• In 2007, ex-Puddle of Mudd guitarist Paul Phillips and actor Johnny Strong formed Operator. The band had a hit with "Soulcrusher" and nothing else.
  • Army of Anyone, a supergroup consisting of Richard Patrick, the DeLeo brothers, and Ray Luzier, had a major rock hit in 2006-7 with "Goodbye". Their song "Father Figure" stalled in the 30s and they split up almost immediately afterwards.
  • The Veer Union are known for the 2009 #10 mainstream rock hit "Seasons" (best remembered for being the theme to WWE's 2009 Backlash pay-per-view), and absolutely nothing else.
  • A Perfect Circle is not a one-hit wonder, but member Billy Howerdel's solo project Ashes Divide are known only for the song "The Stone". It was a top 10 hit on both the mainstream and alternative rock charts, but neither chart saw another top 40 from them.
  • Buckcherry was very popular back on their native mainstream rock format, but "Sorry" was their only pop crossover.
  • Zakk Wylde has had several hits with Ozzy Osbourne and Black Label Society, but his featured credit on the aforementioned "Porn Star Dancing" was the only major hit he has ever had under his own name. Prior to forming Black Label Society, he fronted a band called Pride & Glory, who hit #14 with "Losin' My Mind" and never had another hit afterwards.
  • Motörhead are certainly not a one-hit wonder, but the short lived Headgirl project with Girlschool are, thanks to their #5 St. Valentine's Day Massacre EP. As for Girlschool, it marked their only major presence on the UK charts to date.
  • British rock band Young Guns had a smash #1 rock hit with "Bones" but quickly floundered afterwards.
  • Tantric had quite a few hits on mainstream rock radio, but their only hit single on the alternative chart was the top-5 "Breakdown" in 2001.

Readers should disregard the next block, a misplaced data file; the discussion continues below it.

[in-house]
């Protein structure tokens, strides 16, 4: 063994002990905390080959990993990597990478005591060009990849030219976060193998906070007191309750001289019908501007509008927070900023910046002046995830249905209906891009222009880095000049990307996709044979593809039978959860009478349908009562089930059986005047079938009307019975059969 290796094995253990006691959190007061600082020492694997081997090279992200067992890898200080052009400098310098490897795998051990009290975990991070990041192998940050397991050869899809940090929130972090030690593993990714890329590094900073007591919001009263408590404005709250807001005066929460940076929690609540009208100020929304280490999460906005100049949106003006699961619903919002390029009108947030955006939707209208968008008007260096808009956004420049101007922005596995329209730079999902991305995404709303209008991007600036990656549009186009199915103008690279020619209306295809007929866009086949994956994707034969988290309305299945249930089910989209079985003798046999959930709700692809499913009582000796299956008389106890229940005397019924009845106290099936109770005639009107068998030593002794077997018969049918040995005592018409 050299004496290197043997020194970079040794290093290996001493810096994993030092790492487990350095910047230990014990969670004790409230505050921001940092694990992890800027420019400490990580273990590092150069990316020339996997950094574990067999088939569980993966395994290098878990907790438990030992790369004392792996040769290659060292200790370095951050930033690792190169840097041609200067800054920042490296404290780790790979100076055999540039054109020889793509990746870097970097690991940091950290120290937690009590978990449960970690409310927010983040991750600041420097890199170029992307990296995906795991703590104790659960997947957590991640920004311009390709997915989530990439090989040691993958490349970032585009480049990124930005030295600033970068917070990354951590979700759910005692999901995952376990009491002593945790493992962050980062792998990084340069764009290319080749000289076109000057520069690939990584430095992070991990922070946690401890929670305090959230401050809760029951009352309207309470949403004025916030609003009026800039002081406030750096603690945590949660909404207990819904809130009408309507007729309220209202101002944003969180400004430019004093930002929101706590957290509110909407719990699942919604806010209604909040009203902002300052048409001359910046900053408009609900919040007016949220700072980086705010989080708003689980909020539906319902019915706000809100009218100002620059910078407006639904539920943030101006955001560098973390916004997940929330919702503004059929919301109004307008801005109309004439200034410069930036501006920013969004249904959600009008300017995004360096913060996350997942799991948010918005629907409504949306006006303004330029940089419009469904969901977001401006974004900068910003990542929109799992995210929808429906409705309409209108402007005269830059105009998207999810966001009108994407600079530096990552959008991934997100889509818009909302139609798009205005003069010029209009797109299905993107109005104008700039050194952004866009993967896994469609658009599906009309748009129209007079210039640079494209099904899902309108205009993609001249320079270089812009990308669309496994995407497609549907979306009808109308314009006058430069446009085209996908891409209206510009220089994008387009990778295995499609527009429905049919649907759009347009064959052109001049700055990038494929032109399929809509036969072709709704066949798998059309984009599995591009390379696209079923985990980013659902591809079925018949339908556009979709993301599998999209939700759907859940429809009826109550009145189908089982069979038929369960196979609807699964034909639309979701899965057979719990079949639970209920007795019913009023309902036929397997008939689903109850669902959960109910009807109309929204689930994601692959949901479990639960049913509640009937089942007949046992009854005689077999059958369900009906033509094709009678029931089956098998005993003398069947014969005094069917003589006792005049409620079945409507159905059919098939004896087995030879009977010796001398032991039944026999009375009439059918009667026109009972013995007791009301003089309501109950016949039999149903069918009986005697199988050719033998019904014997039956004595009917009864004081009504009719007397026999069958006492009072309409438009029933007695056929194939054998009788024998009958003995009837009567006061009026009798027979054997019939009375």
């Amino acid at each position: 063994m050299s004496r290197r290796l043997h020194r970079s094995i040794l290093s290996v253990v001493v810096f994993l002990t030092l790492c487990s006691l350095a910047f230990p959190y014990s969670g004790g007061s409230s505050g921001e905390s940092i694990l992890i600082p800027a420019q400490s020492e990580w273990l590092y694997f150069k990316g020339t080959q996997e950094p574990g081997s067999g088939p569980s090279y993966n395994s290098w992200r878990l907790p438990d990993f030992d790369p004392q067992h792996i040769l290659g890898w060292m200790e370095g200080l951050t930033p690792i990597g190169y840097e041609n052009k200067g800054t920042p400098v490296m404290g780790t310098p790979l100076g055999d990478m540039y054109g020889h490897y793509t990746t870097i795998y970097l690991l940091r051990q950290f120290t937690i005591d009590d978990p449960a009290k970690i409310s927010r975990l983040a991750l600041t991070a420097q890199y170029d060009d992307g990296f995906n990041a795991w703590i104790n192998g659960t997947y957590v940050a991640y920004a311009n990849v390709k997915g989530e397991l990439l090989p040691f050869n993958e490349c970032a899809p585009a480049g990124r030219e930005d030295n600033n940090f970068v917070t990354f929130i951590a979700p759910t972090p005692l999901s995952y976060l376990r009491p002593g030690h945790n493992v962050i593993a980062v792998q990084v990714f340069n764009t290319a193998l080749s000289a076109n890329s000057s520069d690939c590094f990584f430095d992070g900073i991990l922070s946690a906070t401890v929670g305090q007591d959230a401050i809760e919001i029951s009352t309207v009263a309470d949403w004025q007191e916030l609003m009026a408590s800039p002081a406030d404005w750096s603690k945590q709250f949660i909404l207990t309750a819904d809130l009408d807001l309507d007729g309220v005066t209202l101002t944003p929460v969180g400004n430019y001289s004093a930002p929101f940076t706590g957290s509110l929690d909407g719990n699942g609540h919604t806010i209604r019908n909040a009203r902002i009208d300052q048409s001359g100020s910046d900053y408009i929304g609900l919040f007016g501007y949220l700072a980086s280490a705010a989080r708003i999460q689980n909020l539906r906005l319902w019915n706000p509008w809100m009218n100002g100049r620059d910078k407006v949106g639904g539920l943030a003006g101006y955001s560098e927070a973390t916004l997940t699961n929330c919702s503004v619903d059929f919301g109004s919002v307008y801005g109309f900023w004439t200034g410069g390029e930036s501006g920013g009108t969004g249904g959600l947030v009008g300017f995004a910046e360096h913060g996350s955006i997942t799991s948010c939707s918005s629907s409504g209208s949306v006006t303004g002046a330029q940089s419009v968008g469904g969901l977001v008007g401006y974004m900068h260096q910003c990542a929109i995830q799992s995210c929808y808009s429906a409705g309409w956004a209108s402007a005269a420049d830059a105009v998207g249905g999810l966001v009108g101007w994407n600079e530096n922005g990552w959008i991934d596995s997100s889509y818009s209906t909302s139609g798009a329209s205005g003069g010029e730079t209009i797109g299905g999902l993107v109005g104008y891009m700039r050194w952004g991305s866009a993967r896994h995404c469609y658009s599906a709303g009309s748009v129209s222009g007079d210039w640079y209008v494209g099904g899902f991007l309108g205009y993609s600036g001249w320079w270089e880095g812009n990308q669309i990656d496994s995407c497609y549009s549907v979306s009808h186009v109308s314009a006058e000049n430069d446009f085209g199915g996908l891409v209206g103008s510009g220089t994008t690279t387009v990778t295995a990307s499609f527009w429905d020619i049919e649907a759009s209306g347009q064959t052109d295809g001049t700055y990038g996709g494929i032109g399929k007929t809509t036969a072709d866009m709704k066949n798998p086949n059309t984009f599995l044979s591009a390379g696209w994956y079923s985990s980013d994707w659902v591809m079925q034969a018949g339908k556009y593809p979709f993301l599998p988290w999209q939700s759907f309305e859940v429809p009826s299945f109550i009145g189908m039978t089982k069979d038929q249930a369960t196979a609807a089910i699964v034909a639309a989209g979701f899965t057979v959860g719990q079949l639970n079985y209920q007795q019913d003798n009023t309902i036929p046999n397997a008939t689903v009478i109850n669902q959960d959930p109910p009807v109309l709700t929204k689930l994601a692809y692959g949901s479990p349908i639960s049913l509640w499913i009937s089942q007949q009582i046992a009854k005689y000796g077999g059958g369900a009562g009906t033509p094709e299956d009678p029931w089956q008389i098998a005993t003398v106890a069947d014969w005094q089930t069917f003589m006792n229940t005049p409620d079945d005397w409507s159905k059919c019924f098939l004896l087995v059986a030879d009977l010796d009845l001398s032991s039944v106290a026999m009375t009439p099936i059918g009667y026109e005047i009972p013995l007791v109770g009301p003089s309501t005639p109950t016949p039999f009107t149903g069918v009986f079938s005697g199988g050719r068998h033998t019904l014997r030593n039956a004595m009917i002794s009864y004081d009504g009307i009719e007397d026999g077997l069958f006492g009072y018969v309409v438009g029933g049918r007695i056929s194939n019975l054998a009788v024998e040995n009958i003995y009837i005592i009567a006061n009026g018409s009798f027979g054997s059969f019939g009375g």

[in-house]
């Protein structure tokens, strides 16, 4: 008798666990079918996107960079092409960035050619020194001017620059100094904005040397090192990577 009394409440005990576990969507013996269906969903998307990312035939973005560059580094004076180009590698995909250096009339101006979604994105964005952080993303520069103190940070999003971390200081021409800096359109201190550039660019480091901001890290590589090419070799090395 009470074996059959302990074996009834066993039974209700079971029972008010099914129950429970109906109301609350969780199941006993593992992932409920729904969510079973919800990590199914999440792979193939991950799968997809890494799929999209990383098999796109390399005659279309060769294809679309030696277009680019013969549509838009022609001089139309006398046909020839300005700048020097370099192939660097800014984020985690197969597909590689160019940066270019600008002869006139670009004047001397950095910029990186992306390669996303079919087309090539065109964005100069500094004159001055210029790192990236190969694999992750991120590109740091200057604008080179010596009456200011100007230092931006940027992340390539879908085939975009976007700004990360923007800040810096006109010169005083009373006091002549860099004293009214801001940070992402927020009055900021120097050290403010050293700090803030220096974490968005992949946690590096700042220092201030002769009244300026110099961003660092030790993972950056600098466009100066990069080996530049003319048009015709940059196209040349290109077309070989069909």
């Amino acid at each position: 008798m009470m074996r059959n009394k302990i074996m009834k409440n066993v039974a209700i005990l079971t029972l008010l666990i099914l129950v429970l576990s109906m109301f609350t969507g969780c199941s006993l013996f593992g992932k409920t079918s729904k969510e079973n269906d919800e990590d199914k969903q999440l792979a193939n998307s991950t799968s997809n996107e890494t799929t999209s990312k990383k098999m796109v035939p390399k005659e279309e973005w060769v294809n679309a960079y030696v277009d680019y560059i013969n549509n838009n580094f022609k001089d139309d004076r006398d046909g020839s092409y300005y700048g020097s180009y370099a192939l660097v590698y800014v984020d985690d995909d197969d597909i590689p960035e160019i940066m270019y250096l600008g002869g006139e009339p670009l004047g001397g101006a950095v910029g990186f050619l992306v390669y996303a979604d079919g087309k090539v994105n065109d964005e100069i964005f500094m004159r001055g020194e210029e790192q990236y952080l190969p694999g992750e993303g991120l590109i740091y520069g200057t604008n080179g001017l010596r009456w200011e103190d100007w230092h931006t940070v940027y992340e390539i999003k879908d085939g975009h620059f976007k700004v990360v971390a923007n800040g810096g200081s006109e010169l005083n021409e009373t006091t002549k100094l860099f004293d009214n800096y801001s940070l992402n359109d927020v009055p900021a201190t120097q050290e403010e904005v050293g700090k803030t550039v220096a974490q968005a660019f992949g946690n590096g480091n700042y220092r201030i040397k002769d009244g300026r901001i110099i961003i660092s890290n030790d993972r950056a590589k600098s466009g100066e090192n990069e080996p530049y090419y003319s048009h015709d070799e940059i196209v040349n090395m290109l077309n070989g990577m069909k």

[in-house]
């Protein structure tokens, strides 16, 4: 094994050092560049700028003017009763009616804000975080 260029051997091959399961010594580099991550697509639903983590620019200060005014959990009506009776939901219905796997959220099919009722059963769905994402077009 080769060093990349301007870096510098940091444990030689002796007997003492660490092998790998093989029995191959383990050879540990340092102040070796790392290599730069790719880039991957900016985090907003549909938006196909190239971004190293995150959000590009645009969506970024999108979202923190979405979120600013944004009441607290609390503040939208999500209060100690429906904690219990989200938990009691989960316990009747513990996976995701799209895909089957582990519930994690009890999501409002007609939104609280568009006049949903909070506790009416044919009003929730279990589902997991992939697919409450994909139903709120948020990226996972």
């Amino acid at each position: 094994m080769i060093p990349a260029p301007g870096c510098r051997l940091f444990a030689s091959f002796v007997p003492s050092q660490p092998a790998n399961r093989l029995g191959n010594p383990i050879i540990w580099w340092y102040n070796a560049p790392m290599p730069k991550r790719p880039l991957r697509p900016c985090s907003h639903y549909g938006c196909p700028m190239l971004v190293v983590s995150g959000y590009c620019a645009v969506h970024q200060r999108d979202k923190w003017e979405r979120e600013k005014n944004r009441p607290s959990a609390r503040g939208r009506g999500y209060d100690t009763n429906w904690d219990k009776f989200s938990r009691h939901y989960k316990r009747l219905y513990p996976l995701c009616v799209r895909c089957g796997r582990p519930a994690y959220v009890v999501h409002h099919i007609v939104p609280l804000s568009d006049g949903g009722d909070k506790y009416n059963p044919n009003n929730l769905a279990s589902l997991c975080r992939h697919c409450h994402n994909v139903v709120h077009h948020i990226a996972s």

• St. Louis based rock band Cavo had two big hits in 2009-10, the #1 "Champagne" and top 10 follow-up "Crash"; however, the latter is almost completely forgotten and they are usually considered one-hit wonders for the former.
  • Living Colour had many massive hits on rock radio, but their only major pop crossover was 1989's "Cult of Personality," and today it is the only song the group is still remembered for. The song's newfound lease of life in 2011 when professional wrestler CM Punk adapted it as his theme certainly did not help.
  • Mötley Crüe isn't a one hit wonder at all, but drummer Tommy Lee had a #5 hit on rock radio with his debut solo single "Hold Me Down". It was his only chart presence without them.
  • Nickelback is not a one hit wonder at all, but frontman Chad Kroeger is as a soloist with "Hero" from the Spider-Man soundtrack. His only other hits were guest spots on two Santana songs, "Why Don't You and I" and "Into The Night". However, since they weren't his hits, and the former is better known for its alternate version with Alex Band, it doesn't disqualify him. It is also a one-hit wonder for Saliva's Josey Scott, who never recorded another solo song nor has he ever had another pop hit with or without his group.
  • Masters of Reality, a critically acclaimed forebearer of the stoner rock genre, only managed a single chart entry when "She Got Me (When She Got Her Dress On)" reached #8 on the Mainstream Rock chart in 1993. Part of the reason it did so well was because the band's drummer at the time was the legendary Ginger Baker of Cream, which captured the attention of radio programmers and audiences. The band didn't release another album for six years, by which point Baker was long gone and they had lost all their momentum. However, frontman Chris Goss began a very fruitful career as a producer, most notably being behind the boards for Queens of the Stone Age's first five albums.
  • Giant is known almost entirely for their 1990 hit "I'll See You in My Dreams", although they had a few other hits on the Mainstream Rock charts. After the band broke up in 1992, lead vocalist/guitarist Dann Huff and bassist Mike Brignardello both became session musicians in Country Music. Huff has since become more known since the end of The '90s as a Record Producer, having worked with Faith Hill, Lonestar, Rascal Flatts, and Keith Urban among others. (Coincidentally, Huff was originally a member of the Christian rock band White Heart, which also had a few members move over to country in the '90s.)